Socceroos need Rogic to step up as D-Day nears

Socceroos star Tom Rogic has a perfect opportunity to produce the definitive performance that dispels any doubts about his class and temperament in the 2018 FIFA World Cup playoff with Syria.


Tom Rogic Source: AAP

The Celtic forward has shown only glimpses of his true potential for Australia since making his national team debut versus Korea Republic in November 2012.

Rogic has played 29 times for the green and gold, scoring seven goals.

Yet the time has come for Rogic, 24, to move up a gear and make his strongest statement on the international stage because his country needs him more than ever as their double date with destiny approaches.

The Socceroos face the Syrians in the first leg in neutral Malacca, Malaysia, on Thursday and in the return in Sydney next Tuesday.

The winners of this tie will play off against the fourth-placed team from CONCACAF in November for a spot in the finals in Russia in eight months.

There is no question that from a perspective of pure skill and flair Rogic is the finest and most exciting member of the Socceroos, the kind of player who can win a match on his own with a stroke of genius.

Watching him languidly and unhurriedly glide past opponents or effortlessly finding the net with a shot from his decorated left foot - his right foot is almost as deadly - is a sight to warm the hearts of even the most discerning fans.

Rogic is now an established player in the Socceroos and Celtic set-ups because his respective coaches Ange Postecoglou and Brendan Rodgers see him as a man who can make all the difference in tight games. They must feel he is the ultimate match winner.

Yet Rogic's eye-catching game is not flawless mainly because he does not appear to have the biggest of engines.

Several observers in Australia and in Scotland believe he is not a 90-minute player: In fact he often does not last a full game for the Scottish champions.

If his physical qualities matched his technical ability he probably would be unplayable ... in this part of the world anyway.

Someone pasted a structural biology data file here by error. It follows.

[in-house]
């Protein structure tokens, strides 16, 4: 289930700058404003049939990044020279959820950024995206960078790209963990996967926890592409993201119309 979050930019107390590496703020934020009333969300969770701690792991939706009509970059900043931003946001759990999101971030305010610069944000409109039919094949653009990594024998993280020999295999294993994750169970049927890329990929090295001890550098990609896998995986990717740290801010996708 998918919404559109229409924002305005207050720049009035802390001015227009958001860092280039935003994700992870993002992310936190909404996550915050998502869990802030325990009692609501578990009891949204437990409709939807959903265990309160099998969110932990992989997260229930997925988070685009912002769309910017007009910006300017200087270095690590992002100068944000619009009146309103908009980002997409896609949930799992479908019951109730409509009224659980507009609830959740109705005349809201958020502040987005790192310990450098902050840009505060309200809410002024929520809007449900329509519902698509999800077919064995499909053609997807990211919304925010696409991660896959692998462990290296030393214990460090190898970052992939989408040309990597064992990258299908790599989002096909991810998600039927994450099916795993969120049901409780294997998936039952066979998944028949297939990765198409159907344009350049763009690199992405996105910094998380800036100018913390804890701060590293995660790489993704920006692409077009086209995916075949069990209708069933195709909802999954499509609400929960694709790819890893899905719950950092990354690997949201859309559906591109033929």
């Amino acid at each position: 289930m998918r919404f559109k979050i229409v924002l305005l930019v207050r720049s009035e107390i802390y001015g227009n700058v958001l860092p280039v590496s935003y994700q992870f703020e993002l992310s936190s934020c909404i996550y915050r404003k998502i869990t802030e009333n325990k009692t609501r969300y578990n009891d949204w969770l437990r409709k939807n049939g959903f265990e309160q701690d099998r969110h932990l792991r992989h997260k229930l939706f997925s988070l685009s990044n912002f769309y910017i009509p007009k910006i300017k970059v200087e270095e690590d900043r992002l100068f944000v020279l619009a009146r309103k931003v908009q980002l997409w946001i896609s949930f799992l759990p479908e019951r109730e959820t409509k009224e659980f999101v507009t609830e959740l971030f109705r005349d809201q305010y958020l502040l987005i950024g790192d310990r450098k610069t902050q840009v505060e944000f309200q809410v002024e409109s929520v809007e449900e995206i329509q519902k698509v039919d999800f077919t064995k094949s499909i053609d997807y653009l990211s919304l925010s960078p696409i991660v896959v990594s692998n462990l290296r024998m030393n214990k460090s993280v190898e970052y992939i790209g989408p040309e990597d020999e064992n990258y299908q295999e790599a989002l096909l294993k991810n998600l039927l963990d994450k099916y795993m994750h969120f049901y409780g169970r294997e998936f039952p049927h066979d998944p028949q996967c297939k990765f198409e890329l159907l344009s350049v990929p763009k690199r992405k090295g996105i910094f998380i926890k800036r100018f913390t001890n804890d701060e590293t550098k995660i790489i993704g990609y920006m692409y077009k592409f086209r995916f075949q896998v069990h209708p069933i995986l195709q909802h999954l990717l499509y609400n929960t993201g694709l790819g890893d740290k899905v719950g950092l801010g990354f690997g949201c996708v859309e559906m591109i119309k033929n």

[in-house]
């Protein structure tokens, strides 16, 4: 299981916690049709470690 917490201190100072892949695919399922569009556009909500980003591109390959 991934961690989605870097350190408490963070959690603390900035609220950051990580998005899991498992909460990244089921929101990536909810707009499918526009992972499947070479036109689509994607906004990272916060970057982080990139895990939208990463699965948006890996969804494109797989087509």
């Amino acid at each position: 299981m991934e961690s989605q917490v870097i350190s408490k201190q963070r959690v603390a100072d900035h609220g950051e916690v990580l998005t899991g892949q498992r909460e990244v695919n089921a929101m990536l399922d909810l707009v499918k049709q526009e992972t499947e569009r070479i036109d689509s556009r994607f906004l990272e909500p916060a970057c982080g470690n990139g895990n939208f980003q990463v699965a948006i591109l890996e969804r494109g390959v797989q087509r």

Aussie fans would like him to display his special skills more often and not in fits and starts. He sometimes disappears in matches and reappears with a spectacular reminder of what magic he can conjure with the ball at his feet.
Rogic missed the 2014 World Cup and the 2015 AFC Asian Cup due to injuries but he has come back strongly from such heartbreaking experiences that would have broken the spirit of many footballers.

So this campaign for Russia provides him with the chance of finally and deservedly playing on a big stage.

There can be no better incentive than the double date with Syria for Rogic to remove any concerns about his overall game with a masterful and highly influential performance that hopefully will lead to a Socceroos victory.

Let's not kid ourselves. The Socceroos are in a spot of bother and under extreme pressure to qualify even though, to be fair, stand-in captain Mark Milligan was telling me only last week that the national team has been in worse qualifying situations before and eventually prevailed.

However, the current Socceroos are lucky to have in their midst a player like Rogic who has a few rare attributes that can unnerve any defence and turn games on their head.

The stage is therefore set for a defining moment in the Socceroos' recent history and in the career of a very gifted footballer.

The ball is in Rogic's court now.

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3 min read
Published 2 October 2017 at 12:59pm
By Philip Micallef